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Barneche, D. R., Rezende, E. L., Parravicini, V., Maire, E., Edgar, G. J., Stuart-Smith, R. D., et al. (2019). Body size, reef area and temperature predict global reef-fish species richness across spatial scales. Glob. Ecol. Biogeogr., 28(3), 315–327.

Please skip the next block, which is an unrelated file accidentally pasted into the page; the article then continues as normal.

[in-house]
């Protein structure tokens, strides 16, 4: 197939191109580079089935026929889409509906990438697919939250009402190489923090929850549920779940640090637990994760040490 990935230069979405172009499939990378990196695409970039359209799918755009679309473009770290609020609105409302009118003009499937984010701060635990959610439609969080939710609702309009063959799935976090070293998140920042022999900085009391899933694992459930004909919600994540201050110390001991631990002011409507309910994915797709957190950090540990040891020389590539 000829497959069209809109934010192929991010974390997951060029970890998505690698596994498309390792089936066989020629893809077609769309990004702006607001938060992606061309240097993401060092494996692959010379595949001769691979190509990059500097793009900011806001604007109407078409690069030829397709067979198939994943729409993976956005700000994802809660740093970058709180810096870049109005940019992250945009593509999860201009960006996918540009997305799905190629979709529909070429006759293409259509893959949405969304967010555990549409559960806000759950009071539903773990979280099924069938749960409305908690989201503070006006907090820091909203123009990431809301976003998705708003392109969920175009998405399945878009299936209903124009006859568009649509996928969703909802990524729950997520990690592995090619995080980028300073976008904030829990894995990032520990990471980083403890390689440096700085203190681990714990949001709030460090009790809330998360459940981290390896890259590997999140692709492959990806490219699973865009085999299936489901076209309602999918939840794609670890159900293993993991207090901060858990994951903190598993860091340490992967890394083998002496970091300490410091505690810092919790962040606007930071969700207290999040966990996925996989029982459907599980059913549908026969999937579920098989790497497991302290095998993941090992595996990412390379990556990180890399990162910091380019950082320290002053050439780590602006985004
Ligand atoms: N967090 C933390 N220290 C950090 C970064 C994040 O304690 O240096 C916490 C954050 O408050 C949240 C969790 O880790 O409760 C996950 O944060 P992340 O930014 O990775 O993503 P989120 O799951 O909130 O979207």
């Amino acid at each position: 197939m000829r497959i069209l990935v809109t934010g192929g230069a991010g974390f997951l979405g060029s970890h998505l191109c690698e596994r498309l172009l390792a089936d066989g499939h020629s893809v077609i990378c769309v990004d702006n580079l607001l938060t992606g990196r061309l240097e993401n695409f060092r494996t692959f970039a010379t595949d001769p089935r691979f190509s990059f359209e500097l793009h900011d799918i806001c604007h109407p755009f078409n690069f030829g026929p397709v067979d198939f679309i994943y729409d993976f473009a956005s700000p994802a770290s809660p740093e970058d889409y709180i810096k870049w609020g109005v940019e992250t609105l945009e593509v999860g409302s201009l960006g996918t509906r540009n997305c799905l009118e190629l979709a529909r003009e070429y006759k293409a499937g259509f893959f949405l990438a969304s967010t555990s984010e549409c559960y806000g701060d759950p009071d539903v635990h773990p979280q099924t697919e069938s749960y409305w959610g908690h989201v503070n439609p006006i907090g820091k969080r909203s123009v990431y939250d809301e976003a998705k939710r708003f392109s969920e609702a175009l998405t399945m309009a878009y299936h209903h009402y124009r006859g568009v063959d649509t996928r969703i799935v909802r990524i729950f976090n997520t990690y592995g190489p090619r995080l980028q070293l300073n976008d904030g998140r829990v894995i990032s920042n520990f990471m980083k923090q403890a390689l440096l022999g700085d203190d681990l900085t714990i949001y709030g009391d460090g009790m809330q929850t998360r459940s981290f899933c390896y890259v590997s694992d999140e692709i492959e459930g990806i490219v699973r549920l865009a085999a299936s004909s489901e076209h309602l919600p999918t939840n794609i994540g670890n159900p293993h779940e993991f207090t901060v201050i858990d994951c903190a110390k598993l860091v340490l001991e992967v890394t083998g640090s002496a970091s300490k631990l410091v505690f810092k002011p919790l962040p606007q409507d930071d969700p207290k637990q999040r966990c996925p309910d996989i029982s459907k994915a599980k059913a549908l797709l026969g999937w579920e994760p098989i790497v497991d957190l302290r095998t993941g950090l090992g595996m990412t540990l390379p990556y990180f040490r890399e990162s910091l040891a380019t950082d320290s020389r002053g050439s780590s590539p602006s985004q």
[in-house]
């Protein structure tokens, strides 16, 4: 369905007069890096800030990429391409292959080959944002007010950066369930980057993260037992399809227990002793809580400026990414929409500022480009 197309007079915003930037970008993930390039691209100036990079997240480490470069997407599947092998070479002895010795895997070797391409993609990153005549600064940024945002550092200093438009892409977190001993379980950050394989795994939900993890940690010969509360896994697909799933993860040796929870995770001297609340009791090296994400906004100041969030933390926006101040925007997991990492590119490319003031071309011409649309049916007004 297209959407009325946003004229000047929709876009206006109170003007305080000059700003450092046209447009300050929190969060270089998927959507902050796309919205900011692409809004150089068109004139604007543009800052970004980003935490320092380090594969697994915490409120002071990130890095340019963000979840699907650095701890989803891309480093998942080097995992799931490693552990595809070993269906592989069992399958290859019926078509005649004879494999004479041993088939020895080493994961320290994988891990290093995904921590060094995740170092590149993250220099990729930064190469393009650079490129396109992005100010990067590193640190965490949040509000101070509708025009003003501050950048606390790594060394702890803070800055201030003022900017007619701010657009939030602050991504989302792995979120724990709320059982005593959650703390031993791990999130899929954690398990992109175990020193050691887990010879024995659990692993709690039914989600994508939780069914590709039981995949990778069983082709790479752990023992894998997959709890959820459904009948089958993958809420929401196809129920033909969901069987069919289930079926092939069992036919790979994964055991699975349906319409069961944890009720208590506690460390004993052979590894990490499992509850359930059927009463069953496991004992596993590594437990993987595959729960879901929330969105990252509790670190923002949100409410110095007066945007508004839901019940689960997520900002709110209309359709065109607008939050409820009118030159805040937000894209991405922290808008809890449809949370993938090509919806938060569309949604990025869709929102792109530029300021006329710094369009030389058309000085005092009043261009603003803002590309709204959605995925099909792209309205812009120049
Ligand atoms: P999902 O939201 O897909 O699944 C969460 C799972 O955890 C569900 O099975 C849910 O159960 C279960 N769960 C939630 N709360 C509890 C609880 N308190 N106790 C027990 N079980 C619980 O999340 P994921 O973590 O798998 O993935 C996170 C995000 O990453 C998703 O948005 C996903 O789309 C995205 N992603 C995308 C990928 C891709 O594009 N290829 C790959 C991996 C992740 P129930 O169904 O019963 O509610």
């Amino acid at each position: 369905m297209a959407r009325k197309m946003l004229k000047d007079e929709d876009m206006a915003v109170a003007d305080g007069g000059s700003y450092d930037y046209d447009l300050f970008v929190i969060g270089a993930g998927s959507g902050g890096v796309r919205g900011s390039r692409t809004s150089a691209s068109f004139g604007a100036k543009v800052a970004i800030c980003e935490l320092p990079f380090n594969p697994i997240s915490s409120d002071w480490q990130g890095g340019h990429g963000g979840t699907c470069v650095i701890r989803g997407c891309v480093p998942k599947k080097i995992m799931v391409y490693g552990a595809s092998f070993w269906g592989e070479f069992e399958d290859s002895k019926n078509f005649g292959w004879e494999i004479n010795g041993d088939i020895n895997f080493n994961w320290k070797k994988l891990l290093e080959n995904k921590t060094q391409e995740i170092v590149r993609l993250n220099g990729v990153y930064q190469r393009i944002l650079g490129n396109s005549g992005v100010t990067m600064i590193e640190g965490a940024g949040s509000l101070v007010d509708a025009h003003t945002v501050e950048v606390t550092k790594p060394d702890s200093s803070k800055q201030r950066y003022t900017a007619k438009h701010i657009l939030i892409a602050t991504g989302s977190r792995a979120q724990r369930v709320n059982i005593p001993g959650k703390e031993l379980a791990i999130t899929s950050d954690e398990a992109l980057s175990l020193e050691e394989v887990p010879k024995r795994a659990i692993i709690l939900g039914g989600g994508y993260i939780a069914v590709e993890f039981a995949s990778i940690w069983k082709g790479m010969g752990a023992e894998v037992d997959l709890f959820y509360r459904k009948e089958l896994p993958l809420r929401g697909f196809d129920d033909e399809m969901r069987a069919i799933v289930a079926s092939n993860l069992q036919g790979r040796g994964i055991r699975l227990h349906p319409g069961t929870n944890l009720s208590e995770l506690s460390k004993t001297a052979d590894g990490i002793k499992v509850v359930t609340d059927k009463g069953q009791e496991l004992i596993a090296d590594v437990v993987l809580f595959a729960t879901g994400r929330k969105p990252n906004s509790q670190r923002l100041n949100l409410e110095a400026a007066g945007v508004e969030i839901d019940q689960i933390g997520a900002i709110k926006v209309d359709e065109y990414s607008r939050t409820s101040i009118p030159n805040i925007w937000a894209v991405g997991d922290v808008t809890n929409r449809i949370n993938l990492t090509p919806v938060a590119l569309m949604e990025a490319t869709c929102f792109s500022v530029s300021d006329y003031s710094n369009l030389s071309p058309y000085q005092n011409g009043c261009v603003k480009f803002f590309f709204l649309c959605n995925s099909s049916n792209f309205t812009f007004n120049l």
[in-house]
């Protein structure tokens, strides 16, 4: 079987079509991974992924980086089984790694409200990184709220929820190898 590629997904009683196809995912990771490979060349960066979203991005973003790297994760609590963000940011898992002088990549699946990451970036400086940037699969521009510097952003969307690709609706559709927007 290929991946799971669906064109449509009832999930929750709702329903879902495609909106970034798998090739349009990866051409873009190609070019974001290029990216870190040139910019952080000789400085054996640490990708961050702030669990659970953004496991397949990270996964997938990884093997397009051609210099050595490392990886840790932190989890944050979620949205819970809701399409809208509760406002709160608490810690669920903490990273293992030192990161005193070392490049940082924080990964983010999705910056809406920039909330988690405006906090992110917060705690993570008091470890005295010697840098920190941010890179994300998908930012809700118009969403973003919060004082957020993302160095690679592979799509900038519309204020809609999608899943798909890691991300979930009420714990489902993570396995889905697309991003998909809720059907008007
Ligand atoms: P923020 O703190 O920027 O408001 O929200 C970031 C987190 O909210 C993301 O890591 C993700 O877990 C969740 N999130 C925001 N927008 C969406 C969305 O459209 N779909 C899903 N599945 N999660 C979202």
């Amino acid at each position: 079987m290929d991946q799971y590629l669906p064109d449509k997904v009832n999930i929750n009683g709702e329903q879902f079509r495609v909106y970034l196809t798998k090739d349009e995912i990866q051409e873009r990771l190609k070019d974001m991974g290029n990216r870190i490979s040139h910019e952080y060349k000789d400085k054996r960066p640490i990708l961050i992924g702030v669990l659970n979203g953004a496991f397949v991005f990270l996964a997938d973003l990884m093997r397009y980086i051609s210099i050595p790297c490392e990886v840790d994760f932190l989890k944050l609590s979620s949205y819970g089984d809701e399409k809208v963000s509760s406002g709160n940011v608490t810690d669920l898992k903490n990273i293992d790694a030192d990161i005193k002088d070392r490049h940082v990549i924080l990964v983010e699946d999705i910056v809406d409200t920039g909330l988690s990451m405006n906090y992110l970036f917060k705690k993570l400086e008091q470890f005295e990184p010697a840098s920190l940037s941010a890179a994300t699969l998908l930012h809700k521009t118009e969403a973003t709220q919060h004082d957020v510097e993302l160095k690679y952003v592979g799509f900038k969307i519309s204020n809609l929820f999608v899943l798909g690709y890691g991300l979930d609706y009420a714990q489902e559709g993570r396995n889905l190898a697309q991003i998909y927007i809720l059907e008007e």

Résumé: Aim To investigate biotic and abiotic correlates of reef-fish species richness across multiple spatial scales. Location Tropical reefs around the globe, including 485 sites in 109 sub-provinces spread across 14 biogeographic provinces. Time period Present. Major taxa studied 2,523 species of reef fish. Methods We compiled a database encompassing 13,050 visual transects. We used hierarchical linear Bayesian models to investigate whether fish body size, reef area, isolation, temperature, and anthropogenic impacts correlate with reef-fish species richness at each spatial scale (i.e., sites, sub-provinces, provinces). Richness was estimated using coverage-based rarefaction. We also tested whether species packing (i.e., transect-level species richness/m(2)) is correlated with province-level richness. Results Body size had the strongest effect on species richness across all three spatial scales. Reef area and temperature were both positively correlated with richness at all spatial scales. At the site scale only, richness decreased with reef isolation. Species richness was not correlated with proxies of human impacts. Species packing was correlated with species richness at the province level following a sub-linear power function. Province-level differences in species richness were also mirrored by patterns of body size distribution at the site scale. Species-rich provinces exhibited heterogeneous assemblages of small-bodied species with small range sizes, whereas species-poor provinces encompassed homogeneous assemblages composed by larger species with greater dispersal capacity. Main conclusions Our findings suggest that body size distribution, reef area and temperature are major predictors of species richness and accumulation across scales, consistent with recent theories linking home range to species-area relationships as well as metabolic effects on speciation rates. Based on our results, we hypothesize that in less diverse areas, species are larger and likely more dispersive, leading to larger range sizes and less turnover between sites. Our results indicate that changes in province-level (i.e., regional) richness should leave a tractable fingerprint in local assemblages, and that detailed studies on local-scale assemblage composition may be informative of responses occurring at larger scales.